The Madison St. Clair Record reported this weekend on a new Illinois medical malpractice lawsuit that was filed by a Southern Illinois mother. According to the report, the plaintiff in the case is the daughter of the victim who apparently died after overdosing on narcotics. The suit was filed against the doctor who prescribed the drugs which led to the woman’s death. These types of Illinois wrongful death lawsuits are often the most heart-wrenching because nothing is more traumatic than the accidental death of a loved one.
The plaintiff in this case is actually a minor, meaning that the suit is technically filed on her behalf through her “guardians and next friends.” The lawsuit was filed earlier this month in a southern Illinois state court. The complaint argues that the defendant-doctor treated the deceased woman for a roughly three month period in late 2006. The doctor allegedly provided various medical services for the woman which included providing medication prescriptions.
In the middle of December the women apparently died from “an overdose of controlled substances.” The suit argues that the doctor’s negligence played a role in the death in a range of ways. The complaint suggests that the doctor was negligent in not obtaining a proper medical history of the patient, not monitoring her use of the substance, and failing to do a proper medical exam on the woman. In addition the plaintiff is arguing that the doctor should have noticed the warning signs that the woman had developed a substance abuse problem. The suit further alleges that the doctor reasonably should have responded in some way to those clear signs of substance abuse.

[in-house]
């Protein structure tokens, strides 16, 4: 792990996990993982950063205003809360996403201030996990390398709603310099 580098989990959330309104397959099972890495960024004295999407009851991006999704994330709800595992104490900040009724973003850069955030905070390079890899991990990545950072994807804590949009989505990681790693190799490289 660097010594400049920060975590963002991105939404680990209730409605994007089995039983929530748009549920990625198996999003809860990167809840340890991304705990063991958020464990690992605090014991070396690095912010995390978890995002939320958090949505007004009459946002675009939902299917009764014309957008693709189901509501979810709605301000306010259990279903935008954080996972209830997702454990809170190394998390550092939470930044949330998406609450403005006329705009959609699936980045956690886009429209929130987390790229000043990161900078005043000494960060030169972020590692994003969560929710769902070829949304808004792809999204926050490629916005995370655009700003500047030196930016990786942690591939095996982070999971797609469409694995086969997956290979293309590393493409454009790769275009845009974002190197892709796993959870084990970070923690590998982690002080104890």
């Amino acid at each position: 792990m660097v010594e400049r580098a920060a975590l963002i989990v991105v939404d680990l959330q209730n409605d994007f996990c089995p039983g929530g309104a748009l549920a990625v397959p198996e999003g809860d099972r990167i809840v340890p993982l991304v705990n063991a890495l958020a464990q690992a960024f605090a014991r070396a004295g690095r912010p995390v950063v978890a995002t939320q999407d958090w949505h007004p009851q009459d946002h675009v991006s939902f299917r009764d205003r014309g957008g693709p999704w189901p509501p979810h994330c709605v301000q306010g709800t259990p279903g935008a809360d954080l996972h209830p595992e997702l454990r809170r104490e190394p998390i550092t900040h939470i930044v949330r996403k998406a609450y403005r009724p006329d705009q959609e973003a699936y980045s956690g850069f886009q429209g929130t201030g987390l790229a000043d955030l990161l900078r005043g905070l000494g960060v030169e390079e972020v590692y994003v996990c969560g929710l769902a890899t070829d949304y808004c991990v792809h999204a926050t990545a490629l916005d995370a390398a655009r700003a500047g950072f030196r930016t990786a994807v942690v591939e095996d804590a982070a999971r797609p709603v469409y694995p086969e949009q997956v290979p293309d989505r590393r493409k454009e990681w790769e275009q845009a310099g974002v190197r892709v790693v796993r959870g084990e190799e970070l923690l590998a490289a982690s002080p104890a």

Our Chicago medical malpractice lawyers understand that these types of Illinois medical malpractice suits are somewhat different than the standard cases that most think of when they envision these situations. It is similar to all other malpractice cases where negligent conduct is alleged. However, unlike most other cases, the negligence here is not related to common medical tasks like diagnosis, proper conduct during surgery, and similar actions. Instead, this situation involves failure to notice signs of substance abuse.
At first blush it might be unclear how the doctor could face liable for injuries caused by self overdose of medication. However, it is a well establish principle that doctors play an important intermediary role in controlling dangerous substance like certain medications. After all, that is exactly why these sorts of drugs cannot be obtained over-the-counter but instead can only be doled out with the approval of a doctor for specific medical reasons.
When the doctor fails to properly examine a patient or prescribe drugs to one who may be harmed by them, than the doctor may have violate the reasonable standards of care. In that case, those hurt (including surviving relatives of the deceased) can seek redress from the physician. Accountability in these cases is crucial, because it helps those injured heal and ensures doctors who dangerously dole out medications are forced to stopped their practices before others are hurt.
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